Congress faces pressing issues in lame duck session
During the next month in the lame duck session, Congress will be working on three top priorities. First is how to avoid the "sequestration," the approximately one trillion dollars in automatic across-the-board cuts over defense, nondefense discretionary and Medicare spending, set to take place on January 2, 2013. Second, Congress must decide whether or not to extend the Bush-era income tax cuts and tax credits, which expire at the end of 2012. Lastly, Congress may face another debt ceiling vote sometime in December, though the Treasury Department may invoke extraordinary measures enabling the U.S. to meet its obligations until early 2013. Click here for an explanation of the details of the “fiscal cliff.”

Little to no change in House and Senate Resource Committee leadership
Nine-term Rep. Doc Hastings (R-WA) will remain chairman of the House Natural Resources Committee next year instead of leaving for the Rules Committee, after Rep. Pete Sessions (R-TX) was selected to lead that panel in the 113th Congress. Hastings said he supports the decision by House Speaker John Boehner (R-OH) and welcomes a third term as the top Republican on the resources panel.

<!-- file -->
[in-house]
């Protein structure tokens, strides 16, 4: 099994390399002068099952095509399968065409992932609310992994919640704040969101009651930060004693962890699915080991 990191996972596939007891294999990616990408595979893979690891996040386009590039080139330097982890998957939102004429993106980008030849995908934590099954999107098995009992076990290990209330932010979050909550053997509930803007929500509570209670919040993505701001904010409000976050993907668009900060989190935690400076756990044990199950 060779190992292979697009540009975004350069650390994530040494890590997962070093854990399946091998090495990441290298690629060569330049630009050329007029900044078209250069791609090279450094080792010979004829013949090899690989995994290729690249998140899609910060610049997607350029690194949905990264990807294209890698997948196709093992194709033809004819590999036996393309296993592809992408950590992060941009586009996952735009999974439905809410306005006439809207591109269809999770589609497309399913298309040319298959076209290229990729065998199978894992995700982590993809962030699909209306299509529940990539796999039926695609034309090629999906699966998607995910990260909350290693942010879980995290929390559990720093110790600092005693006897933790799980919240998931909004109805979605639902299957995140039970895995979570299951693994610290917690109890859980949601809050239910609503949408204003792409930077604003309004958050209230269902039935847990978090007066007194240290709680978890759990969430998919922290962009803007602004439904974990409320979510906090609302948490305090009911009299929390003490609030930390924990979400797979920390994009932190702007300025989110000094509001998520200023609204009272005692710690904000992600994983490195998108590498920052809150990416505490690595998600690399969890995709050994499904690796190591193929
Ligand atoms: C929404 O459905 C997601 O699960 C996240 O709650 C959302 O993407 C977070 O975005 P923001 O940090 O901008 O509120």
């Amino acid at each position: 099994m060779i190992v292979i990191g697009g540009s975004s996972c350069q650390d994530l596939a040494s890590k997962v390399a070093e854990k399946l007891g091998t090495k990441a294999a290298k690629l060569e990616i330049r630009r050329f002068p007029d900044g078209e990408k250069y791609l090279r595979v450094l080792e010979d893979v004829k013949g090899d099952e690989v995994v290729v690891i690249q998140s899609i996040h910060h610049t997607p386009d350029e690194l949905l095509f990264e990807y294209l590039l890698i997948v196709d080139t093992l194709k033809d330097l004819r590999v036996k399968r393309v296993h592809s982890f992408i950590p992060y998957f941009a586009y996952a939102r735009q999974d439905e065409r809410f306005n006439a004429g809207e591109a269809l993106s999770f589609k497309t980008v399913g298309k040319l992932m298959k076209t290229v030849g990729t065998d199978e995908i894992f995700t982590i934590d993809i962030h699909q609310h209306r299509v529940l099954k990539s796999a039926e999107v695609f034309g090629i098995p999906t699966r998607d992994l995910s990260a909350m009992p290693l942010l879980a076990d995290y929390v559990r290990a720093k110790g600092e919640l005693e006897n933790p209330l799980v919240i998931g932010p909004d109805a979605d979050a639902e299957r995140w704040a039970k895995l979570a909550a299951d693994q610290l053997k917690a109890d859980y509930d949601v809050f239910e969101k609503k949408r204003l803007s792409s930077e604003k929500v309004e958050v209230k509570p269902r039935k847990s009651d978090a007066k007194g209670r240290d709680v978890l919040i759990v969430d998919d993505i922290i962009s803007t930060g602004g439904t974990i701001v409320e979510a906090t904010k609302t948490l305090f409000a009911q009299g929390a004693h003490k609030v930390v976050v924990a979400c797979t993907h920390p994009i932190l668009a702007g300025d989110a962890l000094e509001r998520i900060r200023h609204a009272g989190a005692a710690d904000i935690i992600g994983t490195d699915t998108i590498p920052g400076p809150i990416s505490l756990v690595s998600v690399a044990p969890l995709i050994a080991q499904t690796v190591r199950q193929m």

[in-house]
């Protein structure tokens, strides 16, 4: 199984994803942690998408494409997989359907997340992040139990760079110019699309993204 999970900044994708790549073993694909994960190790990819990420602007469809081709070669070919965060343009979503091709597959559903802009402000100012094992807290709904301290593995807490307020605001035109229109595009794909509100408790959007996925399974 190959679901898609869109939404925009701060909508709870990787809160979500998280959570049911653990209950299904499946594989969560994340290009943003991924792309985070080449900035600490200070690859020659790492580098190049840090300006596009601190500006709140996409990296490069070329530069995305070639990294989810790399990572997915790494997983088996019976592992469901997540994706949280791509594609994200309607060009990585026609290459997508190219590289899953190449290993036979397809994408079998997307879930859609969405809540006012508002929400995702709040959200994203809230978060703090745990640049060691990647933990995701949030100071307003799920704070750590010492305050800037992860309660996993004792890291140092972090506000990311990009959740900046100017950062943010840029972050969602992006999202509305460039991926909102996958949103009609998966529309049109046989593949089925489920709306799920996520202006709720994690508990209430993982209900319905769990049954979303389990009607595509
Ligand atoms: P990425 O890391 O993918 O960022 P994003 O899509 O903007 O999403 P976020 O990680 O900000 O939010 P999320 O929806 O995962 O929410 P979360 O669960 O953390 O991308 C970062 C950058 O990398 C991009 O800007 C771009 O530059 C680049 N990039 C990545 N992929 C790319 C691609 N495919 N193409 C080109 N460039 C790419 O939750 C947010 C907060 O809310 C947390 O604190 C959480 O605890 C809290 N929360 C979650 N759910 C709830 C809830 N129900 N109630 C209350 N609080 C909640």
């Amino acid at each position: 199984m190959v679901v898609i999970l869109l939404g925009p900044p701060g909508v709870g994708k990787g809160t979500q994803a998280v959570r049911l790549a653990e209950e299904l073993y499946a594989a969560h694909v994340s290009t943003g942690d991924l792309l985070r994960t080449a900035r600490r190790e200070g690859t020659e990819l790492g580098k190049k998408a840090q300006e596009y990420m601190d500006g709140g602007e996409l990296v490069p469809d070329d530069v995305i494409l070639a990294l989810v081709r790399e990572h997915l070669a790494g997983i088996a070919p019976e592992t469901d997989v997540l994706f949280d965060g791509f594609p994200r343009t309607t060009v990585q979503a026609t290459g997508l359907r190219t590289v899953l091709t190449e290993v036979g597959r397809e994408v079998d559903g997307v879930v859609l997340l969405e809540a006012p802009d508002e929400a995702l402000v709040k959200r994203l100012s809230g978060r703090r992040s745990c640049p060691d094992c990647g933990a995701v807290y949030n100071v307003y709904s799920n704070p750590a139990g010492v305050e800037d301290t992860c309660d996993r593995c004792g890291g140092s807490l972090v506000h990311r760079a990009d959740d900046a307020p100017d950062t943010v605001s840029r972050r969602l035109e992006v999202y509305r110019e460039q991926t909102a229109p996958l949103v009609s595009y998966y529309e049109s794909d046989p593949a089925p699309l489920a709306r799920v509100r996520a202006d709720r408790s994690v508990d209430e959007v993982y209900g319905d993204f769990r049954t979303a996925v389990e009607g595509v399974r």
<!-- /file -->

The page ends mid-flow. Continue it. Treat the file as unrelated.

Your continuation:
"For four years, I've have had the honor to serve as the top Republican on the Natural Resources Committee and look forward to continuing to lead an aggressive, active agenda to boost American energy production and job creation, promote and protect public access to the public's lands, and oversee the actions of the Interior Department that have such a tremendous impact on communities and federal lands across our nation," Hastings said yesterday in a statement.

In terms of policy, sources said they expect little change in the committee’s mission. Hastings' return suggests there may be continued focus in a committee that made fossil fuel development and relaxed government regulations a signature of its agenda in the 112th Congress. Rep. Doug Lamborn (R-CO) will also continue as chairman of the Energy and Mineral Resources Subcommittee.

On the Senate Energy and Natural Resources Committee, Democrats will have to fill at least one open seat on the panel with the retirement of Chairman Jeff Bingaman (D-NM). Sen. Ron Wyden (D-OR) is in line to take the gavel, and several names have been circulated as potential candidates to fill the open slot. Likely freshman candidates include Sens.-elect Martin Heinrich of New Mexico, Tim Kaine of Virginia, Heidi Heitkamp of North Dakota and Tammy Baldwin of Wisconsin. Heinrich is a member of the House Natural Resources Committee, while Baldwin serves on Energy and Commerce. Ranking Republican member Lisa Murkowski of Alaska will remain in that minority leadership slot on the committee.

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© 2012 Society for Mining, Metallurgy & Exploration
12999 E. Adam Aircraft Circle, Englewood, Colorado 80112